On repeated treks to the barn to feed animals or weed the garden, the loft called to me. It almost glowed like a neon sign “you need to be working here. Something important is going to happen here. Make me your studio!!”
I both heard the call and felt it. I knew it to be true. I needed to make the barn loft into a barn studio. Unfortunately it was full of furniture, old doors and screen windows, and various forms of mouse nests. Furthermore, I was starting a very busy new job which was Keeping me even farther away from the future, dream studio. There wasn’t time for transformation let alone making art.
Eventually though, while I was away, Pat worked to clean out the loft, update the roof, and insulation sprayed in its rafters. And 2 years ago, at last, I was able to move in just in time to work on a painting commission. I had found my creative home! I made a place to make creative leaps, to dream, to be organized, to be messy, and to be “in process”.
And it’s been wonderful - I have since tweaked the space to meet my needs as my process and work goals evolve. This past summer, I created two distinct zones in my studio. I know, who knew I needed zones? But, in one area, I added more storage for quilt fabrics, liberated countertops, and organized all my sewing notions onto a rolling cart that could always be kept at hand. The space feels vast and free in a way that makes it easier to sew and make quilts. It feels like a place that I want to stretch out my wings and get to work.
In contrast, in a dark corner, I created a safe drawing nook that feels secret and tucked away. I even bedecked the slanted ceiling with twinkling lights. It’s here that I like to paint my illustrations and let my imagination open doors of curiosity. It feels like your grandma’s magic attic, like you want to curl into a pink chair with an afghan and read a good story. I never thought that being hidden - feeling safe - would allow me to take more creative leaps. I never would have known it except for listening to my intuition and allowing the place and space to tell me how it wants to be used.
I know that sounds crazy, but I let spaces tell me how they want to be used all the time. I think it helps me to feel safe and comfortable so that I can be productive. When I used to clean houses with my Mom, I would often pass the time daydreaming about the people’s houses that I was dusting. I would think about how the house was designed, how their rooms were arranged, and sort of dream about what I would do with the space if I lived there. There were houses and spaces that I still think about today -- that still inspire me. A space can become a place for something, and if you listen, it will definitely tell you how it wants to be used.
When I write, I need to feel safe and comfortable so that I can be vulnerable. I often found find myself in my bed with my notebook, laying on my stomach. What place embodies vulnerability and safety more than the bed? When I am feeling really stuck and depressed, I will go to the woods, and find a spot to sit and write. Sometimes, getting out of our creative spaces leads to out most productive work.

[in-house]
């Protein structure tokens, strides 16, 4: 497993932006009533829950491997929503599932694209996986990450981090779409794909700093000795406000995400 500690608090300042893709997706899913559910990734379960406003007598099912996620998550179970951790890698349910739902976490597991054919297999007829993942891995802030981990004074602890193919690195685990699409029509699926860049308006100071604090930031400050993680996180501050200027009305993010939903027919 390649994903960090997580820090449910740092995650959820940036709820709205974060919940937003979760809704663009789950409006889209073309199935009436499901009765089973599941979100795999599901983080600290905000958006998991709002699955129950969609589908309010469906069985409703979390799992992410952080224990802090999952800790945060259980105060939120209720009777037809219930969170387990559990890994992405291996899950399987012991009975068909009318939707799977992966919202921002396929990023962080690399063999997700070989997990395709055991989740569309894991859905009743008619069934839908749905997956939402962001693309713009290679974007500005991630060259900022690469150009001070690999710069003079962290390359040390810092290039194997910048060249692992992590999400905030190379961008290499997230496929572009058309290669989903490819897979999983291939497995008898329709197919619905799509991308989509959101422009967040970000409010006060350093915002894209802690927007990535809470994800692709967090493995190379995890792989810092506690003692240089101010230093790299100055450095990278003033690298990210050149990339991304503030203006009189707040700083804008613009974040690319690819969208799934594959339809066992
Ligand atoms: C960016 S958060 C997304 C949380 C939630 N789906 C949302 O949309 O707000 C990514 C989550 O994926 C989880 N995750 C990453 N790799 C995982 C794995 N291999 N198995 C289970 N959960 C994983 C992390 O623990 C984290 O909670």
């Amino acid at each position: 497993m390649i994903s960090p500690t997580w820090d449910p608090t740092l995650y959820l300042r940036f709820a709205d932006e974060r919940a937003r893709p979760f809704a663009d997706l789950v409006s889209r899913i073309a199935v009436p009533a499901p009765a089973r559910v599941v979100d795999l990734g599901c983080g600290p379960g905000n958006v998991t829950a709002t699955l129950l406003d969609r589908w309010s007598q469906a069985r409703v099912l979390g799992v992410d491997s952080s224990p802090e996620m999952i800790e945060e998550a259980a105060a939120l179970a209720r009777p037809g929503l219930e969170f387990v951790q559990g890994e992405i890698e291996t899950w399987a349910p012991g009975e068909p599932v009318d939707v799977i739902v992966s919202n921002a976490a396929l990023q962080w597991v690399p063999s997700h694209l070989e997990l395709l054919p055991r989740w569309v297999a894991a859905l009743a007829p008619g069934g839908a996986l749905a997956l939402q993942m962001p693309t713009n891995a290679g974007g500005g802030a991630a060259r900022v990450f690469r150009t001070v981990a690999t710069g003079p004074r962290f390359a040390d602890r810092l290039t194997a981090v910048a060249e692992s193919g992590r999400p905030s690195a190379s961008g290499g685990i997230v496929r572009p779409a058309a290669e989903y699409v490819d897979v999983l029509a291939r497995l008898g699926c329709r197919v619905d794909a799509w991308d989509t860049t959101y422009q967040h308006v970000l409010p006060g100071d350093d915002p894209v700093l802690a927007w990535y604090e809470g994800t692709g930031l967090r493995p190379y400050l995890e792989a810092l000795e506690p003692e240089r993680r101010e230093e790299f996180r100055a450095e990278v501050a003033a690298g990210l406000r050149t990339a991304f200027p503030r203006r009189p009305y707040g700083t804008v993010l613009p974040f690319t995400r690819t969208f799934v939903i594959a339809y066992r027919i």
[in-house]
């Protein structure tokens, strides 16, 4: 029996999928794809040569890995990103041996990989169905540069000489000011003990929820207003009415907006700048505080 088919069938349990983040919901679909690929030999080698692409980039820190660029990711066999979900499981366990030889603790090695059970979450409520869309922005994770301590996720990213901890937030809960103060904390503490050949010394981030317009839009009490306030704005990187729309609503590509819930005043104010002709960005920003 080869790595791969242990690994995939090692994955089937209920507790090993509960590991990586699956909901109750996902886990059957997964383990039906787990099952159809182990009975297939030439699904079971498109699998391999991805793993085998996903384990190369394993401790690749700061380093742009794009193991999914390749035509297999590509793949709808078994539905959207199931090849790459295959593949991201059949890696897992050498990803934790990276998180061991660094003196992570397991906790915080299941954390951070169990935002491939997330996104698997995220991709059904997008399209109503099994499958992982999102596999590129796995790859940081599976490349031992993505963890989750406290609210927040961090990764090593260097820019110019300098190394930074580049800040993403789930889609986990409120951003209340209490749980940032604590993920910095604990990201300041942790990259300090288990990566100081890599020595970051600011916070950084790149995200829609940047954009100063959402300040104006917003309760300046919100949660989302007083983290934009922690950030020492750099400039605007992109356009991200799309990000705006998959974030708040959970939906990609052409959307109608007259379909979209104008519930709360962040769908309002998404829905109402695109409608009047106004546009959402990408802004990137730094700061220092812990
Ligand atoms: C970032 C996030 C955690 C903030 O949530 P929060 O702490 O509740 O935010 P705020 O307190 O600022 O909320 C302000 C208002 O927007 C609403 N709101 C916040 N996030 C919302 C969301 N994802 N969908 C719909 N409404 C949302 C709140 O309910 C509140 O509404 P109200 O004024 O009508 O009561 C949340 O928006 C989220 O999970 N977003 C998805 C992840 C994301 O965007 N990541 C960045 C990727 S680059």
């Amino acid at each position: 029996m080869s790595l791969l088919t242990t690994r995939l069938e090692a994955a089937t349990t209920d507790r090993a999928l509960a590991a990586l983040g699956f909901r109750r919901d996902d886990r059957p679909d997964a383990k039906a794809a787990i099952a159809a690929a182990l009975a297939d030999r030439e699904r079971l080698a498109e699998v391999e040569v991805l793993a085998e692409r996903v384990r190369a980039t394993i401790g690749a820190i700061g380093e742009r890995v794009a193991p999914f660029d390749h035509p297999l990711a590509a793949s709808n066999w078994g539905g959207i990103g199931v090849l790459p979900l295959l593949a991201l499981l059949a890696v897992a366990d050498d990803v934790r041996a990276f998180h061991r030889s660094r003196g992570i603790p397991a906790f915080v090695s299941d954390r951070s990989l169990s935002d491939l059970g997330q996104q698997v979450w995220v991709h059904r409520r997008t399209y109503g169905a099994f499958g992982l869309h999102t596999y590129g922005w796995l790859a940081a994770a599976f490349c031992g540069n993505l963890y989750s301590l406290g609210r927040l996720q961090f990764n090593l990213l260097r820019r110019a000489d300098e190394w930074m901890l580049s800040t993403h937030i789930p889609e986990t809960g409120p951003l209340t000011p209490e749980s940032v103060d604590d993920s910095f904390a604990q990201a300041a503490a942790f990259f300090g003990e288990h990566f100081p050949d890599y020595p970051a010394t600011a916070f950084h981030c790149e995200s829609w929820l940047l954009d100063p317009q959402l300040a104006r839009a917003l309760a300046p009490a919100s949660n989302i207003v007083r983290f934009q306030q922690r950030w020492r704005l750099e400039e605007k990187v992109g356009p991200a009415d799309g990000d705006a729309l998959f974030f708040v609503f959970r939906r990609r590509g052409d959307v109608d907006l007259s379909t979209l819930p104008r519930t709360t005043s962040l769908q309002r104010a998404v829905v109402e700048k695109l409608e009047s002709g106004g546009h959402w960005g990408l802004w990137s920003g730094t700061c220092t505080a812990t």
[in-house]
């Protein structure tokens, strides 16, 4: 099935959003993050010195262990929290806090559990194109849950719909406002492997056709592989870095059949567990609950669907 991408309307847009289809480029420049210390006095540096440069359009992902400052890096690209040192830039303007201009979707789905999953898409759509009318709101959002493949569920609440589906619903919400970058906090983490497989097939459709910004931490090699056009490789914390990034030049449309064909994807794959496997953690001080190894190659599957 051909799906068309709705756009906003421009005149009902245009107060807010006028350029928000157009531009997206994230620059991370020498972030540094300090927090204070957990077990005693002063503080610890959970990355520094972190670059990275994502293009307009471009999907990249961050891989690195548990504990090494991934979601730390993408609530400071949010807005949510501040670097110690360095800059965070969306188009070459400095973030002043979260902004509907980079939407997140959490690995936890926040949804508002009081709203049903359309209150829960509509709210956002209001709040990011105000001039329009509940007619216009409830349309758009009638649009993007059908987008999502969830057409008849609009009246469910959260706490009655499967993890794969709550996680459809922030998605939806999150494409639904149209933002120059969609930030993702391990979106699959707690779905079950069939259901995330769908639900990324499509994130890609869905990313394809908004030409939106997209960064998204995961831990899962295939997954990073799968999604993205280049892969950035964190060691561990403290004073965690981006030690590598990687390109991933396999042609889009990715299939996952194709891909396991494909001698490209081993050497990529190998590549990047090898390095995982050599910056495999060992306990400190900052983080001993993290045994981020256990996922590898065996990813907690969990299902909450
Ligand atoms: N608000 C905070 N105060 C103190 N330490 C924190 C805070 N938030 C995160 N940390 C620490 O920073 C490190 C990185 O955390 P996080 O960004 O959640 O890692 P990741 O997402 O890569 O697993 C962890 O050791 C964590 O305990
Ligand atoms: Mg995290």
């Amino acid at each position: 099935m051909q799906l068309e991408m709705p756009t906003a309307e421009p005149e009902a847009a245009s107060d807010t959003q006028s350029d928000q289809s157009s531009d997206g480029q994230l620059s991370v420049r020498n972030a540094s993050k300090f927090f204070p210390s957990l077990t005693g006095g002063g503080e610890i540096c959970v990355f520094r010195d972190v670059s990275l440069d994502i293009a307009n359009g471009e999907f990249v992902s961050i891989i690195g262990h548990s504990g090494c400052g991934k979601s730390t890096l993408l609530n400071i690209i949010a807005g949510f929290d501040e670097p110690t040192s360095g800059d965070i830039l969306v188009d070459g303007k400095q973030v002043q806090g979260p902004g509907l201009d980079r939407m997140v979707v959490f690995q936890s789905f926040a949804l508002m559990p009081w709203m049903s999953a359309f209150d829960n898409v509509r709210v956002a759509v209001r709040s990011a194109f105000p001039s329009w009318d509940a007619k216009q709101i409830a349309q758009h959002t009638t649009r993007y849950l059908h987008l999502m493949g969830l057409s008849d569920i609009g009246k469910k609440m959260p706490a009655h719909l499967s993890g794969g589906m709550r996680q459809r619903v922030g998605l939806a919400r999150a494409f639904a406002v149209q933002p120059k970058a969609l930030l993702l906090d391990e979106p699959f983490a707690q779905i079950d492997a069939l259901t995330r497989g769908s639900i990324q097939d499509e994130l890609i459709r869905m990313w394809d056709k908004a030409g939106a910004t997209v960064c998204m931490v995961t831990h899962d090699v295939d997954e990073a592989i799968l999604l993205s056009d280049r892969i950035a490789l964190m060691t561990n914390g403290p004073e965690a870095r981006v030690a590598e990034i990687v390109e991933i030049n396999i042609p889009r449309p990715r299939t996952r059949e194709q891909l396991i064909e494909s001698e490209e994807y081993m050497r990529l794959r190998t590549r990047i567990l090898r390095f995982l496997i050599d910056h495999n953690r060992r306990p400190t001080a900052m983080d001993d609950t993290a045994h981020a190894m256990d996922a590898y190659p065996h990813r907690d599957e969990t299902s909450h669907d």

Now that the cold has set in, I have abandoned my lovely, unheated barn loft studio for the warmth of the house. I shuttle armloads of materials over from the studio and have to find nooks and crannies in the house to tuck them into. It’s ad hoc and messy, but my fingers are warm. I find myself drifting from from room to room, hauling my bits and bobbins with me. There is always a trail of thread or cloud of eraser dust in my wake. I’m an art nomad who will often find the sunny spots to work in, like a sleepy cat.
Working from home can be messy. The lines between work and life are even more smooshed together, which is hard because I have a hard time with this boundary as it is! When my creative life spills into the my mundane life, I’m reminded of a story I heard of a busy mother ceramicist who was often working a lump of clay on a kitchen counter next to her dinner prep. It wasn’t ideal, but it was Okay. Kids got fed, and art got made. Sometimes you have to do what you have to do.
I think the most important thing for nurturing your creativity, no matter how limited you are by your real estate, is to to create SOME place for your creativity. In doing so, you are legitimizing its value in your life. You are giving it a place to grow and thrive. You are allowing it to take up space! This is so significant for your creative practice, and these places could range from a tiny corner to a big barn loft.
You could convert a closet into a studio or a secretary desk. Your space might be a spare bedroom or a corner in a basement. It could even be as small as a journal, a sketchbook, a file folder on your desktop, or a list of ideas on your phone.
It could be a tackle box of supplies or a tote bag of yarn, but giving your creativity a physical presence in your physical life will make practicing it more significant and meaningful in your life. You will be immensely rewarded as will we, your fellow humans. And your creativity will only grow from there, it’s place!!!
Where do you like to be creative? Is there anything that you absolutely need in your space to be creative? Are there any places that really inspire you - that you’d like to incorporate their feel into your own creative places?
Anna Lentz, artist and writer, blogs about making a creative life connected with nature at Spring Bird.